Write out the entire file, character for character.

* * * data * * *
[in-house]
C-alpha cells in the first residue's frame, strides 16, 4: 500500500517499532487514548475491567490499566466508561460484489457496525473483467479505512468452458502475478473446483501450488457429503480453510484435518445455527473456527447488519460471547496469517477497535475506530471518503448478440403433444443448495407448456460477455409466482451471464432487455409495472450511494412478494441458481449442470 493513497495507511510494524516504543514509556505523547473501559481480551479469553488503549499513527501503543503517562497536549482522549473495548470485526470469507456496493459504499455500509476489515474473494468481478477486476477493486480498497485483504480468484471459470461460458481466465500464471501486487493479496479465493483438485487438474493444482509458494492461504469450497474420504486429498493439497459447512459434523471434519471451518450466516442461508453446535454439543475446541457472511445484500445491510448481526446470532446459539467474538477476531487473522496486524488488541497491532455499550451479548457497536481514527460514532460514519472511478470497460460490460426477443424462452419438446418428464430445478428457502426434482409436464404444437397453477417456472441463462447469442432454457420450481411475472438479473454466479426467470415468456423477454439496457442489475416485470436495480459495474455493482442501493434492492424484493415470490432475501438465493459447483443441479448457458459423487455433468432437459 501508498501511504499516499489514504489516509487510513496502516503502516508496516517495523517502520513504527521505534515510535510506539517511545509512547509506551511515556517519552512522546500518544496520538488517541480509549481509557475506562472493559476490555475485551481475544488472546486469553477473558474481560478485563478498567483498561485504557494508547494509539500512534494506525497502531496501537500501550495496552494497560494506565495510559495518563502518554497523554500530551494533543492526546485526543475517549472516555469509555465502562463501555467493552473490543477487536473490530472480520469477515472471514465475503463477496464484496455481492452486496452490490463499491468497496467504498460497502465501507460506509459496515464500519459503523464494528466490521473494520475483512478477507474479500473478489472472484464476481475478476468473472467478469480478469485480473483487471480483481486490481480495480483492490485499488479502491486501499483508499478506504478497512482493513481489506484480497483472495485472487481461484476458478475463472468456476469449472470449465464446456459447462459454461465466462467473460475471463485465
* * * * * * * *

[in-house]
C-alpha cells in the first residue's frame, strides 16, 4: 500500500517499532487514548475491567490499566466508561460484489457496525473483467479505512468452458502475478473446483501450488457429503480453510484435518445455527473456527447488519460471547496469517477497535475506530471518503448478440403433444443448495407448456460477455409466482451471464432487455409495472450511494412478494441458481449442470 493513497495507511510494524516504543514509556505523547473501559481480551479469553488503549499513527501503543503517562497536549482522549473495548470485526470469507456496493459504499455500509476489515474473494468481478477486476477493486480498497485483504480468484471459470461460458481466465500464471501486487493479496479465493483438485487438474493444482509458494492461504469450497474420504486429498493439497459447512459434523471434519471451518450466516442461508453446535454439543475446541457472511445484500445491510448481526446470532446459539467474538477476531487473522496486524488488541497491532455499550451479548457497536481514527460514532460514519472511478470497460460490460426477443424462452419438446418428464430445478428457502426434482409436464404444437397453477417456472441463462447469442432454457420450481411475472438479473454466479426467470415468456423477454439496457442489475416485470436495480459495474455493482442501493434492492424484493415470490432475501438465493459447483443441479448457458459423487455433468432437459 501508498501511504499516499489514504489516509487510513496502516503502516508496516517495523517502520513504527521505534515510535510506539517511545509512547509506551511515556517519552512522546500518544496520538488517541480509549481509557475506562472493559476490555475485551481475544488472546486469553477473558474481560478485563478498567483498561485504557494508547494509539500512534494506525497502531496501537500501550495496552494497560494506565495510559495518563502518554497523554500530551494533543492526546485526543475517549472516555469509555465502562463501555467493552473490543477487536473490530472480520469477515472471514465475503463477496464484496455481492452486496452490490463499491468497496467504498460497502465501507460506509459496515464500519459503523464494528466490521473494520475483512478477507474479500473478489472472484464476481475478476468473472467478469480478469485480473483487471480483481486490481480495480483492490485499488479502491486501499483508499478506504478497512482493513481489506484480497483472495485472487481461484476458478475463472468456476469449472470449465464446456459447462459454461465466462467473460475471463485465